Spread out over a period of 14 years, Red River is a favorite among many Western connoisseurs. Director Howard Hawks, one of the greats from the Golden Age of Hollywood, helmed this revered western classic which has overtones of Mutiny on the Bounty.
John Wayne is the tyrannical Thomas Dunson, whom we meet while deciding to breakaway from a wagon train. Resisting the advances of a beautiful woman to stay, Dunson still bails. Later, we see the ominous smoke on the horizon from an Indian attack on the group he left behind.
Later, out on the trail, there is a fierce knife fight with an Indian. Once victorious, Dunson discovers the dead man wearing the bracelet his late female suitor once owned. A young boy, Matt Garth, strays onto the scene, and joins Dunson who raises him as a son. Dunson has big dreams of settling in Texas, and spreading his brand from a cow and a bull to an entire farming property dynasty.
Time passes, and Matt goes off to fight in the Civil War. When he returns, Montgomery Clift now plays the character, and a bromance blossoms between him and Big Tom. Since the south lost the war, money is hard to come by. Dunson gathers a group of men to take a massive herd of 9000 cattle on a crucial drive to Missouri for money. The Red River is a major water way they have to cross during the 1000 mile journey.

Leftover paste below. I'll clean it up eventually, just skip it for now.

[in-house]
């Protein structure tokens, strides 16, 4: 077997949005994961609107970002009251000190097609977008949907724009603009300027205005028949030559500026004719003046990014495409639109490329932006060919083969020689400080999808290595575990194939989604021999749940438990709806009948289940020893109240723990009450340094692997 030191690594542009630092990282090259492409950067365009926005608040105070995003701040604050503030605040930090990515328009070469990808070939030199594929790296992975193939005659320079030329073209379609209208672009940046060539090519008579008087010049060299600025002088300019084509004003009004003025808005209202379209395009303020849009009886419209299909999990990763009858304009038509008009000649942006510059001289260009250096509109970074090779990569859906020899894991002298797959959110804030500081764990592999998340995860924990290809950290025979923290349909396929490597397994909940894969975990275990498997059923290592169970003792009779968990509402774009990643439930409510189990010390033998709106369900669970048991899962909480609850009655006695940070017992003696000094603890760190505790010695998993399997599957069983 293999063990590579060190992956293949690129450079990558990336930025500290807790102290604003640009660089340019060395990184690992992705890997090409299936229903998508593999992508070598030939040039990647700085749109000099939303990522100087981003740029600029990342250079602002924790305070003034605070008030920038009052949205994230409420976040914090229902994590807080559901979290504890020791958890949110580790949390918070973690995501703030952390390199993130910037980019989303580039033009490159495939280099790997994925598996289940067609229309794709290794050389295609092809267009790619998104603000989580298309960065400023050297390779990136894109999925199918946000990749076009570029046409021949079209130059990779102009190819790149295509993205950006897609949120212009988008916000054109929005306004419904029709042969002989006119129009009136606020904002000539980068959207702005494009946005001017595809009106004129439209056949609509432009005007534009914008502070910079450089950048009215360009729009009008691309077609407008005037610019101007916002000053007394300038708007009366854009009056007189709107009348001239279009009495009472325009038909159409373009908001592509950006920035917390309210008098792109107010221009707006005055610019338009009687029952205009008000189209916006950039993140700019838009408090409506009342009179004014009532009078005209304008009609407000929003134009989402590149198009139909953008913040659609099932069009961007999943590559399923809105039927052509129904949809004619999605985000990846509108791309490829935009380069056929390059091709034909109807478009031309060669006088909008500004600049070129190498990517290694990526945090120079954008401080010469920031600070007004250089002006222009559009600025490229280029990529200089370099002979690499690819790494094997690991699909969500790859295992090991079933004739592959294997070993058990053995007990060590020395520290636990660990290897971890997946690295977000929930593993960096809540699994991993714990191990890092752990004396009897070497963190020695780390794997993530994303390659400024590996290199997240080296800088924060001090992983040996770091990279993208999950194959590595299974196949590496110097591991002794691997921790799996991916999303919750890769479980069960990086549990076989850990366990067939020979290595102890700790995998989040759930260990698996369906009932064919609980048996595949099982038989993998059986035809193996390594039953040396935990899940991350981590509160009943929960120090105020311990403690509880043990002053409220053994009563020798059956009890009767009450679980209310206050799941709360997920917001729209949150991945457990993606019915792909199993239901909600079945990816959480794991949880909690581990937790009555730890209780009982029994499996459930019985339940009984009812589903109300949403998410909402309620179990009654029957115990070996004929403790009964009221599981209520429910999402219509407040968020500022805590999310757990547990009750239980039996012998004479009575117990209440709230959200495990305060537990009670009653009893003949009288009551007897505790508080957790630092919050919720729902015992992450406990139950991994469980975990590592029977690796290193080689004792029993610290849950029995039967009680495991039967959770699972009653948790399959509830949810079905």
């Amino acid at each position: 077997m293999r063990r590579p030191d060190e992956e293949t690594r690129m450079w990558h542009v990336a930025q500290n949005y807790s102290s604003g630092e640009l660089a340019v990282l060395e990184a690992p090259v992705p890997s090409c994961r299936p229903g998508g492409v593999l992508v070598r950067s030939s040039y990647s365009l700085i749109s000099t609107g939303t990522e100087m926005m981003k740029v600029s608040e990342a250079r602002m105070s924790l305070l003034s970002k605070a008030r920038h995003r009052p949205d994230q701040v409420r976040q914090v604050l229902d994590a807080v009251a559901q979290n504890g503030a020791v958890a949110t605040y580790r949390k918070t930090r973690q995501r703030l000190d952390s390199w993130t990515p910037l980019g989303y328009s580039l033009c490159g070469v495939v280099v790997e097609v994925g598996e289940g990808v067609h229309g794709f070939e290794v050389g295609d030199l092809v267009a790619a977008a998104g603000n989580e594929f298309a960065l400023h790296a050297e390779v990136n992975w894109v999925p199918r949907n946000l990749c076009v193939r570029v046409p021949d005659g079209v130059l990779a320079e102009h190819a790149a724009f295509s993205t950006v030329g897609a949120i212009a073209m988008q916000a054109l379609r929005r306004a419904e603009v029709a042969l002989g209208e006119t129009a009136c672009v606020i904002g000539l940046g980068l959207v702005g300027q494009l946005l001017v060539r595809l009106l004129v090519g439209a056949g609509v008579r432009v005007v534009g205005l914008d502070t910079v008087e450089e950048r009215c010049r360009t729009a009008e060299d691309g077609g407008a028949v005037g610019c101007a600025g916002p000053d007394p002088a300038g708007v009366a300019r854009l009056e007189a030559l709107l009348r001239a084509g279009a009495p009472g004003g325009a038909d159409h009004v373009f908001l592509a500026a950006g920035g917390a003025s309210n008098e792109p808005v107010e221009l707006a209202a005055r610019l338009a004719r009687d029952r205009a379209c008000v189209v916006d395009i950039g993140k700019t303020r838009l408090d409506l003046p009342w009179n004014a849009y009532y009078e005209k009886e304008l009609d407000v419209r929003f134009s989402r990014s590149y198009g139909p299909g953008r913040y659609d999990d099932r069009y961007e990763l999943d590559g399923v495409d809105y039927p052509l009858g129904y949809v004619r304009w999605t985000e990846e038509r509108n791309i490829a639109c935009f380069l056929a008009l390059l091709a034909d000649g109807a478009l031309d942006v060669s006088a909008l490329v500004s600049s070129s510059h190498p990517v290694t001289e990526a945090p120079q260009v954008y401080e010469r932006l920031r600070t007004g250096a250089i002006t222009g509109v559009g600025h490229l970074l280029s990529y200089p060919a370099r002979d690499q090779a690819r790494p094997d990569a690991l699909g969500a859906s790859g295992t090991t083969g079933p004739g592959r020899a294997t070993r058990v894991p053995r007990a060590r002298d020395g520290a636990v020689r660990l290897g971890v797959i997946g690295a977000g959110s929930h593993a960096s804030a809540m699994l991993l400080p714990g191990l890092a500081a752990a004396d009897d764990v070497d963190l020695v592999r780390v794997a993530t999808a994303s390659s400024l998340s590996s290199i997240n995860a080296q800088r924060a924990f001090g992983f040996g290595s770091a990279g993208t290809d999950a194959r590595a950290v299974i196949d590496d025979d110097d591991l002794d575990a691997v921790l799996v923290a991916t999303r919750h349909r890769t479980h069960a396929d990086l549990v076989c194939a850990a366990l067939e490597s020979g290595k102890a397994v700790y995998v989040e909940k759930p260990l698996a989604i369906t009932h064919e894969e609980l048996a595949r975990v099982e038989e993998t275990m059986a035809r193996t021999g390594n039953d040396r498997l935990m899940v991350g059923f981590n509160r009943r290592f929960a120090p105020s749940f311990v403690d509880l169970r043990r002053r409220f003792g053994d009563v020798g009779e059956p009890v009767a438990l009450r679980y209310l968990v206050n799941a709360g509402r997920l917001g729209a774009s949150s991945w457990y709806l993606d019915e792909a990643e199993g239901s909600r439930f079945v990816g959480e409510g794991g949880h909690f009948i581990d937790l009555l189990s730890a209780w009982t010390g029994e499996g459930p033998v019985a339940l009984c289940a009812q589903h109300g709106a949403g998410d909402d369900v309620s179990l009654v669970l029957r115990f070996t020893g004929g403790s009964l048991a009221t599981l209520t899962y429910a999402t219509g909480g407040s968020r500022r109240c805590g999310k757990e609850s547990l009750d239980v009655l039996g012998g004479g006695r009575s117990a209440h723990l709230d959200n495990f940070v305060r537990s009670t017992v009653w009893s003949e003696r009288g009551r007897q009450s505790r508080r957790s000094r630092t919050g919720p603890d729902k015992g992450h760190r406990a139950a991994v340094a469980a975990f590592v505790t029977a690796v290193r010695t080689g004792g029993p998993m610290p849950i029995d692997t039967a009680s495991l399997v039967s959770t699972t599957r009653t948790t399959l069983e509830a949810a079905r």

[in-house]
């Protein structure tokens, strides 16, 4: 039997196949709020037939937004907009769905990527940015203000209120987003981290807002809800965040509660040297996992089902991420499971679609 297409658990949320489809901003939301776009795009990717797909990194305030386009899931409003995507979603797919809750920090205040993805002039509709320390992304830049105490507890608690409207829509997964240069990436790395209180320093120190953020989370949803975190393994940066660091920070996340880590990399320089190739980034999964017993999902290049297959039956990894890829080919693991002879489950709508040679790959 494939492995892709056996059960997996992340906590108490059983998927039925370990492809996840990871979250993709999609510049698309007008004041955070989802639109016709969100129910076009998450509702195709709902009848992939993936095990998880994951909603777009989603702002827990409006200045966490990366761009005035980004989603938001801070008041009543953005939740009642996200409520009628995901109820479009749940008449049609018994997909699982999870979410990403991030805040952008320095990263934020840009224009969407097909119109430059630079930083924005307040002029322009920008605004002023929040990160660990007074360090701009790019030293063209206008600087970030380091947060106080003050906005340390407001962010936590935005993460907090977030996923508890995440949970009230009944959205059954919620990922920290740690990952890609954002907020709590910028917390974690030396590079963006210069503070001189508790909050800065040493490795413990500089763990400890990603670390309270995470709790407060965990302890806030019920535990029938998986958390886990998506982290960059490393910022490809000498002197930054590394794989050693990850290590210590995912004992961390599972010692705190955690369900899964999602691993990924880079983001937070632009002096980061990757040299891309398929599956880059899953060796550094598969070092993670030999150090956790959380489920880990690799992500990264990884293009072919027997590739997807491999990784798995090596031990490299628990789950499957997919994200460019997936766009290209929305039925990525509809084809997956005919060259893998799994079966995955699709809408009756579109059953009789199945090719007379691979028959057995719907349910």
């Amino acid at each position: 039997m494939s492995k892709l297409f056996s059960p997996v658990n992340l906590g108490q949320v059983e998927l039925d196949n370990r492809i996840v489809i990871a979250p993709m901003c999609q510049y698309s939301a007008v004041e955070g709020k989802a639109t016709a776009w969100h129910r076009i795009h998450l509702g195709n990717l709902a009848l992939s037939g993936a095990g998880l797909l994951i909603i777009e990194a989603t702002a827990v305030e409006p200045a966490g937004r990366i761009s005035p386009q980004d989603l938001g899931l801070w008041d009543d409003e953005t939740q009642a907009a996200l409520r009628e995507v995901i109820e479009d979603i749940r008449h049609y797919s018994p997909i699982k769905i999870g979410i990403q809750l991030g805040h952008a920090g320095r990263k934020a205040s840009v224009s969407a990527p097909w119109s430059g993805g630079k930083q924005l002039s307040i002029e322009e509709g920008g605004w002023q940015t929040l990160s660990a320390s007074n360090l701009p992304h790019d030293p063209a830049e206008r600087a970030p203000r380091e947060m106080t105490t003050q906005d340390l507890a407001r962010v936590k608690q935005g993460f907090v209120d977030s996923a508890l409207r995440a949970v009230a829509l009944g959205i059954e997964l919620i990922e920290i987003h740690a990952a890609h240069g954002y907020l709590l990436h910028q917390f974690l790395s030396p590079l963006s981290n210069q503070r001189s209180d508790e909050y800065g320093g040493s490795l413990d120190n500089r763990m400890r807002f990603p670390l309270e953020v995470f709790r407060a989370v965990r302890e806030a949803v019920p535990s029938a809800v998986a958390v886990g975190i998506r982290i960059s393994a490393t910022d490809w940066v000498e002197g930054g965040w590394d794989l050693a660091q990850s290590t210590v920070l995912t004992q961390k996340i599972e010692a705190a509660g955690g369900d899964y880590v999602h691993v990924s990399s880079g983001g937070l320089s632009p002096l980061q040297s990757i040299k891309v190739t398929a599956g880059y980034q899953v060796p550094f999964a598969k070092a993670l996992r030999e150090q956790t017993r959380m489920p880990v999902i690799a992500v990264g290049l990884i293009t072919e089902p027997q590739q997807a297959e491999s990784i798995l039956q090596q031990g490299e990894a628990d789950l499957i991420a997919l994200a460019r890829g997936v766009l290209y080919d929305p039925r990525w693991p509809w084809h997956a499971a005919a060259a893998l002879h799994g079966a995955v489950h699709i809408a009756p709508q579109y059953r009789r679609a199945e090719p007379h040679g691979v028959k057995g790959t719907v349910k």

The drive starts without a hitch, but as the journey progresses, the group’s luck changes. In one of the film’s most intense scenes, a stampede kills 300 cattle and one of the cowboys. Delays and weary cowboys makes Dunson paranoid. He begins to sleep less and drink more. His hatred for any quitters intensifies, and as men quit, the mission starts to take longer than expected.
Some of the men turn on Dunson and his unreasonable demands. In time, his protege, Matt Garth, leads a mutiny. Dunson promises to kill Matt until he’s dead.
The mutinous men change course and head for Abilene, Texas. As they travel along, their paranoia builds because they know it’s only a matter of time before Dunson rounds up a band of riders of his own to follow and kill them.
Aware of a possible Indian ambushes, Matt actually embellishes an attack on a tribe that circles some stationary wagons full of women, gamblers, fresh coffee, and whisky. Upon arriving to the wagon train, Matt falls for a wounded women named Tess. That gal melts his tough-guy persona away. However, Matt has to continue on with the drive to Abilene.
Missing for a good 1/2 hour duration or more, The Duke turns up to the pleasure camp; instantly questioning Tess on Matt’s whereabouts. The two head out to find Matt together.
Finally, after all of Matt’s talk of their being a train in Abilene, the cowboys come upon the tracks leading to the town. The locals greet the men like heroes when they see all the cattle meander through town.
While discussing dollar amounts for his beef, Matt, learns his enemy (but secret/not-so-secret idol) Dunson is in town to kill him–dead.
Cue a big, dusty big brawl, a few gunfights, and Tess’ love-struck speech to finish everything out, and you have one heck of a finale. Dunson and Matt revive their bromance, and Matt gets the girl.
Roll credits, y’all!